Karnataka High Court livestreams proceedings on YouTube

For the first time, the High Court of Karnataka livestreamed its proceedings for an hour through YouTube on Monday on an experimental basis.

Around 700 YouTube users watched the proceedings live at a particular point of time, and it overall registered around 2,100 views during the one-hour-long live session. Karnataka High Court is the second court to use YouTube for livestreaming proceedings on a trial basis, after the High Court of Gujarat.

The proceeds in Court Hall-1 of a Division Bench comprising Chief Justice Abhay Shreeniwas Oka and Justice Suraj Govindaraj were livestreamed between 3.05 p.m. and 4.05 p.m.

The court has already been using Zoom and other applications for virtual hearings since March last year in view of the pandemic, allowing only advocates and party-in-person litigants to log in for them.

The final hearing proceedings of two PIL petitions filed by Baithkol Bandaru Nirashrithara Yantrikrut Dhoni Meenugarara Sahakara Sangha Niyamitha and Uttara Kannada District Fishermen’s Association were livestreamed after the advocates were informed in advance. The petitions, filed last year, were related to the environmental impact and alleged violation of environmental laws in the approval of the proposed second stage development of the Commercial Karwar Port at Baithkol village, Karwar taluk, Uttara Kannada.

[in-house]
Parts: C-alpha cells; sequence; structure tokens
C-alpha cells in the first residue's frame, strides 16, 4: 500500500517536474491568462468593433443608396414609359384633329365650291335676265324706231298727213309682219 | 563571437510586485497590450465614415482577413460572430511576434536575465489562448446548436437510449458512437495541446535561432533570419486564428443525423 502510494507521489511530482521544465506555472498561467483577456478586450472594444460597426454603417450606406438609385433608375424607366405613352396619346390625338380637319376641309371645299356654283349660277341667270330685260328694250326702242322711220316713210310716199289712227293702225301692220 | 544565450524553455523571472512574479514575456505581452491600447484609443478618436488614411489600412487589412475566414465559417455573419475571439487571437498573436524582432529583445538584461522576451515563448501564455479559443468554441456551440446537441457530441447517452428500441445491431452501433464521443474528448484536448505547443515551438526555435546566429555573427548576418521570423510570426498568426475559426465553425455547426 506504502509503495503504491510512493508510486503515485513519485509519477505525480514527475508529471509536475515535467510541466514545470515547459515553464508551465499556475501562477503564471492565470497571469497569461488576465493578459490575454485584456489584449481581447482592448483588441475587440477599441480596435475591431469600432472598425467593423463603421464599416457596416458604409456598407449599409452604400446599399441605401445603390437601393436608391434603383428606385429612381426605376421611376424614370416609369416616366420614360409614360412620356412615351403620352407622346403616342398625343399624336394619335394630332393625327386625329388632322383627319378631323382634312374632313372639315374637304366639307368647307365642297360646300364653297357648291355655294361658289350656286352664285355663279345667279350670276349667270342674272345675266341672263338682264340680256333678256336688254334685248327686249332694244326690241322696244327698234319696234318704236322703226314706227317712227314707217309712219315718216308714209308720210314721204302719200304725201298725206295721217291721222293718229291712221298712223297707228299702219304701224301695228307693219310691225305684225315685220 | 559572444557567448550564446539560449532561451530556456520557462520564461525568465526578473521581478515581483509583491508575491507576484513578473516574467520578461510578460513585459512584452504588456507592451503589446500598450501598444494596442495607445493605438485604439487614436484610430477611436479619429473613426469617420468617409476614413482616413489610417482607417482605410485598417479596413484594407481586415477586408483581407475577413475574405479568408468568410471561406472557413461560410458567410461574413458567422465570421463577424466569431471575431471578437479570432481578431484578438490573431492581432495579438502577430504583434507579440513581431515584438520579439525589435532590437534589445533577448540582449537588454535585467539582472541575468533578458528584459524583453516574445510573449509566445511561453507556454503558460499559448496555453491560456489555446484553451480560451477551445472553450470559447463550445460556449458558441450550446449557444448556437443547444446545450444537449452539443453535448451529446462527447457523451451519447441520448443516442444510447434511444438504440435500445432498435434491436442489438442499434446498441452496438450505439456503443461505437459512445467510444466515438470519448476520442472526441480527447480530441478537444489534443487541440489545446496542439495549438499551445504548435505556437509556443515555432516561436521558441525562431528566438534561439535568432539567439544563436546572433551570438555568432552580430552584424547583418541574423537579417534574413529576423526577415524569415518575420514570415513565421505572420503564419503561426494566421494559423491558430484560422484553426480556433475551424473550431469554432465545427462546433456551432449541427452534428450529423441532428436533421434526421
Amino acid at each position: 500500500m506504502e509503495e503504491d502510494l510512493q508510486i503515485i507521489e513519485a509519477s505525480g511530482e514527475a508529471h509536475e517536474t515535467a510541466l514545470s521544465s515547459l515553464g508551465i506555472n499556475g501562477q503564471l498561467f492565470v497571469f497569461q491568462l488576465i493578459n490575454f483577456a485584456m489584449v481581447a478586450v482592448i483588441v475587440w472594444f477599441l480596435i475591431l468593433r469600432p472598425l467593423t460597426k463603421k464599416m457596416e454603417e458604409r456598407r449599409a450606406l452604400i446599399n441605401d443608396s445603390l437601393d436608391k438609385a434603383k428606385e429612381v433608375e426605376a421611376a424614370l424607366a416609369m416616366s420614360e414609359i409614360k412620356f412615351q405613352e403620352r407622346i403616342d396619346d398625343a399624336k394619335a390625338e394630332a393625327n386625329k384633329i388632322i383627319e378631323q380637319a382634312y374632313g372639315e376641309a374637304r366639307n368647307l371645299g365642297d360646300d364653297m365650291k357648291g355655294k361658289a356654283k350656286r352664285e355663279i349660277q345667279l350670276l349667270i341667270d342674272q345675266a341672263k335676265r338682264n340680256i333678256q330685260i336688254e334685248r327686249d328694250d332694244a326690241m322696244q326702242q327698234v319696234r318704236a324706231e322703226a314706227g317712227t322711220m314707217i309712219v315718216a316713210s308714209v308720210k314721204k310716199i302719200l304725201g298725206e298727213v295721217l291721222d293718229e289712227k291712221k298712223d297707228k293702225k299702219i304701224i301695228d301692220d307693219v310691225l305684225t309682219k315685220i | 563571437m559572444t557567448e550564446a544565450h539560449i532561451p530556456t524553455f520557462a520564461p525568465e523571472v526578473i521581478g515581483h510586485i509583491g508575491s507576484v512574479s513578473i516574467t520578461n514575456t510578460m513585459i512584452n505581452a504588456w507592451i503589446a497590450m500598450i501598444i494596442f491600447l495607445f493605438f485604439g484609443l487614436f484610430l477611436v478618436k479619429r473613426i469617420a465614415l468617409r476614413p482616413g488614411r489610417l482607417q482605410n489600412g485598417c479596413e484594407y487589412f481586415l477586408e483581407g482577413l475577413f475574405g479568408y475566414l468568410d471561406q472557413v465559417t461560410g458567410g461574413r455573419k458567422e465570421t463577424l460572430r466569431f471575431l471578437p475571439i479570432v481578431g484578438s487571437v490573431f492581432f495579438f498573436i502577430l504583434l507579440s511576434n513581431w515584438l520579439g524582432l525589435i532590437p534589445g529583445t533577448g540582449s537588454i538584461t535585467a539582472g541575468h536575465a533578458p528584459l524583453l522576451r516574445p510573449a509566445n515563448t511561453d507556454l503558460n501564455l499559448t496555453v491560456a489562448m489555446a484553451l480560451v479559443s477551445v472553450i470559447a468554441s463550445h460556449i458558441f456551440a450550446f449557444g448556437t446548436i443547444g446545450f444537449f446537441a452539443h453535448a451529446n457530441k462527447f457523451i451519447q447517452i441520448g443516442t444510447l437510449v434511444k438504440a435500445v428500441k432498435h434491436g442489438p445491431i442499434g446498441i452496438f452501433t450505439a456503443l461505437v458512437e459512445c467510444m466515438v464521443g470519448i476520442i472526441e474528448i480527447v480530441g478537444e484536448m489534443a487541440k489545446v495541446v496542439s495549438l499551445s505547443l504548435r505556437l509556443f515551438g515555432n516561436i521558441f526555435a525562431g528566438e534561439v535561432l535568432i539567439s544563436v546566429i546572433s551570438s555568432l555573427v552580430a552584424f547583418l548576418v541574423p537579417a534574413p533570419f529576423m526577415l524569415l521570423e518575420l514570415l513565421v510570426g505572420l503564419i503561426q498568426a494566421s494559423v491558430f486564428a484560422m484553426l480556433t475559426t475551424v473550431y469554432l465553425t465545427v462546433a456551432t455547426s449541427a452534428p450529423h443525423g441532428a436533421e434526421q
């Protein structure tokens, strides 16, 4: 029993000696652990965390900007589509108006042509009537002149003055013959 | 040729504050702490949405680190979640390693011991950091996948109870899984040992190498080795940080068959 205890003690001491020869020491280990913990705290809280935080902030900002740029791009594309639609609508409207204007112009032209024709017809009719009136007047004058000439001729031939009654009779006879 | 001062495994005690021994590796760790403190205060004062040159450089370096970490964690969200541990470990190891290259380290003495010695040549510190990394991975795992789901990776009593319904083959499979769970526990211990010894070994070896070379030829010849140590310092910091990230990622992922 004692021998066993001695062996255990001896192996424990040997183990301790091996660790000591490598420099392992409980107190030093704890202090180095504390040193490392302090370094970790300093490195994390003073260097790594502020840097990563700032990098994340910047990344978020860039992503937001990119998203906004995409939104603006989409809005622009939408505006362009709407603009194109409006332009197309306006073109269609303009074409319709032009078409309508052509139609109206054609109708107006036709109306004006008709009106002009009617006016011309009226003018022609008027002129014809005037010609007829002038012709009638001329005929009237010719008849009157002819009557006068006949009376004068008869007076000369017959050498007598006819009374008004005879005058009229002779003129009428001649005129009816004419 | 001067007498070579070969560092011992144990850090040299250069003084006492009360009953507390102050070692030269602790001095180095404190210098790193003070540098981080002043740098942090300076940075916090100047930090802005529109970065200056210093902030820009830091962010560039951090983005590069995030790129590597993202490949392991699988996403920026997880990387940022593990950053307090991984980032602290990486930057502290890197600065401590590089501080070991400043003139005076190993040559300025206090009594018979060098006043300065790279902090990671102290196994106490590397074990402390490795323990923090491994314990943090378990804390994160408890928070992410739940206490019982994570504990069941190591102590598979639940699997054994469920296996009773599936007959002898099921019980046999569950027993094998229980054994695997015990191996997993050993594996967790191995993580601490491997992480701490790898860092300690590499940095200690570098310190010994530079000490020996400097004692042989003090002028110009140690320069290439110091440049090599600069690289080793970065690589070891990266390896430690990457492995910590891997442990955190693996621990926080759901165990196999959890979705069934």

The Supreme Court’s administration has been actively considering livestreaming some of its proceedings following its 2018 judgment in the Swapnil Tripathi vs. Supreme Court of India case. In fact, a Division Bench of the Karnataka HC, headed by the Chief Justice, had in January 2020 ordered issue of notice to the State government as well as its Registry on a PIL filed by city-based advocate Dilraj Rohit Sequeira seeking audio-video recording of court proceedings and livestreaming as per the guidelines laid down by the apex court.

Recently, SC judge and chairperson of its e-committee Justice D.Y. Chandrachud had indicated that the livestreaming of court proceedings was on the brink of becoming a reality.

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